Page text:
Going through a divorce can be a traumatic experience, and dividing up the assets, on top of the emotional toll the process takes, can be an added stressor that neither party needs. For high-net-worth couples in particular, it can be tricky to determine what should belong to who, and from properties to investment portfolios, there is a lot to consider.
Back in 2019, Amazon founder and multi-billionaire Jeff Bezos’s high-profile divorce from wife MacKenzie, after 25 years of marriage, made headlines, with the world speculating on who would walk away from it with what. In the end, MacKenzie departed with only a four percent stake in Amazon – but, when you consider that it was worth $38bn (£29 bn) – it suddenly doesn’t sound so bad, and in fact, the figure made the Bezos divorce settlement the largest in history.
Of course, the divorce process can differ depending on where in the world you live, and in the UK, the settlement could have been larger still, with law here requiring a 50/50 split of any assets acquired throughout the course of the marriage. So, in some ways, Jeff lucked out because of a geographical technicality, and MacKenzie, not so much.
Whichever side of the pond you’re on, property, business shares and pensions are just some of the factors you’ll need to consider when going through a high-net-worth divorce. Here, we take a look at the basics you’ll need to get your head around before the process begins.
Who gets the family home is often one of the biggest sticking points in any type of divorce. You’ll need to either decide between you who gets to stay and who goes, or leave it to the court to decide – but if there are other, more complex assets to divide up, such as business shares, it may simplify the process for the main share-holder to concede the house.
In families with children, the main care-giver will often be favoured by the courts, should it not be possible to come to an amicable agreement. Then there are any other properties you own to consider – for example, holiday homes, investment houses and apartments around the world.
If your, and your spouse’s, fortune came about through running a successful business, then calculating each individual’s interest in it will likely be one of the biggest tasks in coming to a divorce settlement, and is often also the most time-consuming.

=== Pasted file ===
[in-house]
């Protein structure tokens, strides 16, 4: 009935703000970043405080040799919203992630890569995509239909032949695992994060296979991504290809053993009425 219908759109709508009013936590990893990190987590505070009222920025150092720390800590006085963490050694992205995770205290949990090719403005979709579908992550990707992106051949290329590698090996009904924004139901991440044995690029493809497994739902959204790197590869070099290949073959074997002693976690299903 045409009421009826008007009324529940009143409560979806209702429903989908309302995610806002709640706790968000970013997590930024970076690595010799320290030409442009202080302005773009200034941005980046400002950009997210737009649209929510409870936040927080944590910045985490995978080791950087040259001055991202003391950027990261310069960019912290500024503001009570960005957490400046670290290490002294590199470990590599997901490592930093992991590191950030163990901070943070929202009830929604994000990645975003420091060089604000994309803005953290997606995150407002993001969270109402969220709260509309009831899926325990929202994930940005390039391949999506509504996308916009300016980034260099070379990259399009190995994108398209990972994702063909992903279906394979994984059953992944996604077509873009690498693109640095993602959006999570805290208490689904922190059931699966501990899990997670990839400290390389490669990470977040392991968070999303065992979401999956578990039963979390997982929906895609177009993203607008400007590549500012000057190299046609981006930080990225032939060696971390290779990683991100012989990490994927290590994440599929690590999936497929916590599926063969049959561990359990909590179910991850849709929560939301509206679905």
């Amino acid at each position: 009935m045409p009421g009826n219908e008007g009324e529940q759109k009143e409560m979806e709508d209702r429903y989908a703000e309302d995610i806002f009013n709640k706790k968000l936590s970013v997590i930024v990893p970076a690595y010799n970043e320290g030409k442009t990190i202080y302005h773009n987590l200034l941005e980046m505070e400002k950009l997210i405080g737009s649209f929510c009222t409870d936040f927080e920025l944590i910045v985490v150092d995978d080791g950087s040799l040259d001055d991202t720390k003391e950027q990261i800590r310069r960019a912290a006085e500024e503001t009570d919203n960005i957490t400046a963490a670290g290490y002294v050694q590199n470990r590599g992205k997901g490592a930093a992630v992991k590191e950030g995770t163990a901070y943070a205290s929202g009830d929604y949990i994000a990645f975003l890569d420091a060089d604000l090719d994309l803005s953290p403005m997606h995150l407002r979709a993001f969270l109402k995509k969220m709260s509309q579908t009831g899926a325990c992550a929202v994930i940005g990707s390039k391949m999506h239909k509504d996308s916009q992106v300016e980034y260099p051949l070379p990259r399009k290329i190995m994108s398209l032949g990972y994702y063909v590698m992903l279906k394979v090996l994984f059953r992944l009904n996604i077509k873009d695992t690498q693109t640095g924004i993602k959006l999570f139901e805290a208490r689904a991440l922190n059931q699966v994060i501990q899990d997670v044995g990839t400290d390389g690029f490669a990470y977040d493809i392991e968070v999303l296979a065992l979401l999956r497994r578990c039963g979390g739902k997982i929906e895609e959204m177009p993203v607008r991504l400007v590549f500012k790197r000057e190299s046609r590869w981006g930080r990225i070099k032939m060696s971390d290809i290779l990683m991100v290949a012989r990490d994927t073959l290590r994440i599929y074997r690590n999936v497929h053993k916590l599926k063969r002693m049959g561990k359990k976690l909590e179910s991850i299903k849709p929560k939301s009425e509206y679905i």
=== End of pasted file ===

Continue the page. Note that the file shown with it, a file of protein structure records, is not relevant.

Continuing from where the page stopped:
In an amicable split, both spouses may wish to continue working together in spite of going their separate ways romantically – but more acrimonious divorces will usually result in one party remaining a share-holder and buying out their former husband or wife’s shares.
Pensions, too, are a topic that will no doubt arise. A spouse going through a divorce is entitled to a share of yours, even if this isn’t automatically covered as part of the settlement, and in the U.S.A, they may need to apply for a qualified domestic relations order (QDRO) in order to make a claim. This judgement – or decree – requires a retirement plan to pay child support, alimony or marital property rights to your spouse, and potentially to any dependents, too.
If your spouse is applying for a proportion of your retirement fund, then the court must first sign a divorce order detailing the number of payments to be made to them and the number of benefits that will be paid before a pension can be transferred. It must also include the name of the pension plan that your spouse has created, and their name. Pension division on divorce will be decided in front of the court, and you will then be required to send a copy of the divorce order to your spouse’s employer. If the pension is held with your employer, you must contact your company and ask for a copy of the retirement plan.
In England, Wales and Northern Ireland, meanwhile, the value of all workplace and private pensions is included in divorce settlements, whether they were built up before or during a marriage or civil partnership.
In the event of non-disclosure, things can begin to get complicated. This is where one or both parties involved in a divorce refuse to disclose their financial position in full and is an attempt to gain a financial advantage. This most commonly occurs in cases where an individual has a complex web of investments and assets that are difficult to unpick, and while it is against the law to attempt to hide any assets during a divorce, it isn’t always possible to get a clear picture of what they have.
During proceedings, if a person hasn’t given full disclosure then the courts may draw ‘adverse inferences’ about them – that is to say, assume they are being evasive and make robust assumptions on their level of wealth as a result.
If you’ve already been through a divorce and suspect that your former spouse hid assets, then you may wish to talk to a divorce lawyer to see if you can have the case reopened and get what you are owed.